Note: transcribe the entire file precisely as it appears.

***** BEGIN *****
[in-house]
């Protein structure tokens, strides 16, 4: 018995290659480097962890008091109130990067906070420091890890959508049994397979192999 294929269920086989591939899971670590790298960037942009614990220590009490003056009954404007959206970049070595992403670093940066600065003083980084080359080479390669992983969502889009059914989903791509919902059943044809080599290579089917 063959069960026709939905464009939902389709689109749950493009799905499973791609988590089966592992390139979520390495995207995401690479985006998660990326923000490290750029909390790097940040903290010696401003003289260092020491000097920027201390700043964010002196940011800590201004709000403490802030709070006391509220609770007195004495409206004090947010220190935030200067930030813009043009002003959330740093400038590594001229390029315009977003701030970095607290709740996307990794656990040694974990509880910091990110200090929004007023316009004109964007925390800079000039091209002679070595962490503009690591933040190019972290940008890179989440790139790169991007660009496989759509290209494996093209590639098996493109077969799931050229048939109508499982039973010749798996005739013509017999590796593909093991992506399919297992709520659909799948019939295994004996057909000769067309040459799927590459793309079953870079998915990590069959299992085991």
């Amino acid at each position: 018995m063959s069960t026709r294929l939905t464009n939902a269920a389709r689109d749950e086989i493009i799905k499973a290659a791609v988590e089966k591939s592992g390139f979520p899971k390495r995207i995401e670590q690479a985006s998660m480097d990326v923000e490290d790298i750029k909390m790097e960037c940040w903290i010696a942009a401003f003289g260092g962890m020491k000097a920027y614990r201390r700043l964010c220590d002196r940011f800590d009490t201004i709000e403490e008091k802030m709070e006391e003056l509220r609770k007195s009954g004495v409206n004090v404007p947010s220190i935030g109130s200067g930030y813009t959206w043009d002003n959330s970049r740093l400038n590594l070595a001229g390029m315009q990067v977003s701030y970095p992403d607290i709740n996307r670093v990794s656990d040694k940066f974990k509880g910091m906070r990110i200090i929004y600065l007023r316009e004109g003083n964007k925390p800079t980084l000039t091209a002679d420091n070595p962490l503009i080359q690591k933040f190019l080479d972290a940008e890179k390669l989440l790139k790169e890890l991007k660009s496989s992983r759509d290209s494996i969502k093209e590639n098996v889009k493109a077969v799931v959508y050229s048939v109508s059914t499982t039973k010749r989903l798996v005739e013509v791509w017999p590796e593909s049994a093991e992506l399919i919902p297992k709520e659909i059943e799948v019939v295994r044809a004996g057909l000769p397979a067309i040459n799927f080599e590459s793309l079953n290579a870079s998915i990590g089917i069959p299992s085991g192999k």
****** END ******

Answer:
[in-house]
């Protein structure tokens, strides 16, 4: 018995290659480097962890008091109130990067906070420091890890959508049994397979192999 294929269920086989591939899971670590790298960037942009614990220590009490003056009954404007959206970049070595992403670093940066600065003083980084080359080479390669992983969502889009059914989903791509919902059943044809080599290579089917 063959069960026709939905464009939902389709689109749950493009799905499973791609988590089966592992390139979520390495995207995401690479985006998660990326923000490290750029909390790097940040903290010696401003003289260092020491000097920027201390700043964010002196940011800590201004709000403490802030709070006391509220609770007195004495409206004090947010220190935030200067930030813009043009002003959330740093400038590594001229390029315009977003701030970095607290709740996307990794656990040694974990509880910091990110200090929004007023316009004109964007925390800079000039091209002679070595962490503009690591933040190019972290940008890179989440790139790169991007660009496989759509290209494996093209590639098996493109077969799931050229048939109508499982039973010749798996005739013509017999590796593909093991992506399919297992709520659909799948019939295994004996057909000769067309040459799927590459793309079953870079998915990590069959299992085991």
């Amino acid at each position: 018995m063959s069960t026709r294929l939905t464009n939902a269920a389709r689109d749950e086989i493009i799905k499973a290659a791609v988590e089966k591939s592992g390139f979520p899971k390495r995207i995401e670590q690479a985006s998660m480097d990326v923000e490290d790298i750029k909390m790097e960037c940040w903290i010696a942009a401003f003289g260092g962890m020491k000097a920027y614990r201390r700043l964010c220590d002196r940011f800590d009490t201004i709000e403490e008091k802030m709070e006391e003056l509220r609770k007195s009954g004495v409206n004090v404007p947010s220190i935030g109130s200067g930030y813009t959206w043009d002003n959330s970049r740093l400038n590594l070595a001229g390029m315009q990067v977003s701030y970095p992403d607290i709740n996307r670093v990794s656990d040694k940066f974990k509880g910091m906070r990110i200090i929004y600065l007023r316009e004109g003083n964007k925390p800079t980084l000039t091209a002679d420091n070595p962490l503009i080359q690591k933040f190019l080479d972290a940008e890179k390669l989440l790139k790169e890890l991007k660009s496989s992983r759509d290209s494996i969502k093209e590639n098996v889009k493109a077969v799931v959508y050229s048939v109508s059914t499982t039973k010749r989903l798996v005739e013509v791509w017999p590796e593909s049994a093991e992506l399919i919902p297992k709520e659909i059943e799948v019939v295994r044809a004996g057909l000769p397979a067309i040459n799927f080599e590459s793309l079953n290579a870079s998915i990590g089917i069959p299992s085991g192999k």